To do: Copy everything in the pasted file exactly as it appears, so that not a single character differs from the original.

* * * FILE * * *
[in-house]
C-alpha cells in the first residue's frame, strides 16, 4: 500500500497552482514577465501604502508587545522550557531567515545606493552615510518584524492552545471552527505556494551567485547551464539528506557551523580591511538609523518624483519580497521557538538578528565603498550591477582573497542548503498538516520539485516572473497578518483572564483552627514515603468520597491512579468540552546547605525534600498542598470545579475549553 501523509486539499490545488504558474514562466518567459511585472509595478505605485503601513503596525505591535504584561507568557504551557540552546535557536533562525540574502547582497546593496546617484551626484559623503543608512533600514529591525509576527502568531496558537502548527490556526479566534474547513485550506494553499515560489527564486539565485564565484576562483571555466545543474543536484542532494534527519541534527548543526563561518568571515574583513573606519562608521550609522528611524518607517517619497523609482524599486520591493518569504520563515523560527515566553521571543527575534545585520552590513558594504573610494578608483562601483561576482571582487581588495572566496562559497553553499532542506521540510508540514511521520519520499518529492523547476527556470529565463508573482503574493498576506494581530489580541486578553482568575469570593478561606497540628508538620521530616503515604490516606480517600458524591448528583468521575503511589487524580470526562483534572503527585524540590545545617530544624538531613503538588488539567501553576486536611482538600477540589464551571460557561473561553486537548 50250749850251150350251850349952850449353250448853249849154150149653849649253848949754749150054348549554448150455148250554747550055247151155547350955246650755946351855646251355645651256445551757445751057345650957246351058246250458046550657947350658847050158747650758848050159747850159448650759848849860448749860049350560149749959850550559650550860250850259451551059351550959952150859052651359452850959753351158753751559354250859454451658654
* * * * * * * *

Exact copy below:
[in-house]
C-alpha cells in the first residue's frame, strides 16, 4: 500500500497552482514577465501604502508587545522550557531567515545606493552615510518584524492552545471552527505556494551567485547551464539528506557551523580591511538609523518624483519580497521557538538578528565603498550591477582573497542548503498538516520539485516572473497578518483572564483552627514515603468520597491512579468540552546547605525534600498542598470545579475549553 501523509486539499490545488504558474514562466518567459511585472509595478505605485503601513503596525505591535504584561507568557504551557540552546535557536533562525540574502547582497546593496546617484551626484559623503543608512533600514529591525509576527502568531496558537502548527490556526479566534474547513485550506494553499515560489527564486539565485564565484576562483571555466545543474543536484542532494534527519541534527548543526563561518568571515574583513573606519562608521550609522528611524518607517517619497523609482524599486520591493518569504520563515523560527515566553521571543527575534545585520552590513558594504573610494578608483562601483561576482571582487581588495572566496562559497553553499532542506521540510508540514511521520519520499518529492523547476527556470529565463508573482503574493498576506494581530489580541486578553482568575469570593478561606497540628508538620521530616503515604490516606480517600458524591448528583468521575503511589487524580470526562483534572503527585524540590545545617530544624538531613503538588488539567501553576486536611482538600477540589464551571460557561473561553486537548 50250749850251150350251850349952850449353250448853249849154150149653849649253848949754749150054348549554448150455148250554747550055247151155547350955246650755946351855646251355645651256445551757445751057345650957246351058246250458046550657947350658847050158747650758848050159747850159448650759848849860448749860049350560149749959850550559650550860250850259451551059351550959952150859052651359452850959753351158753751559354250859454451658654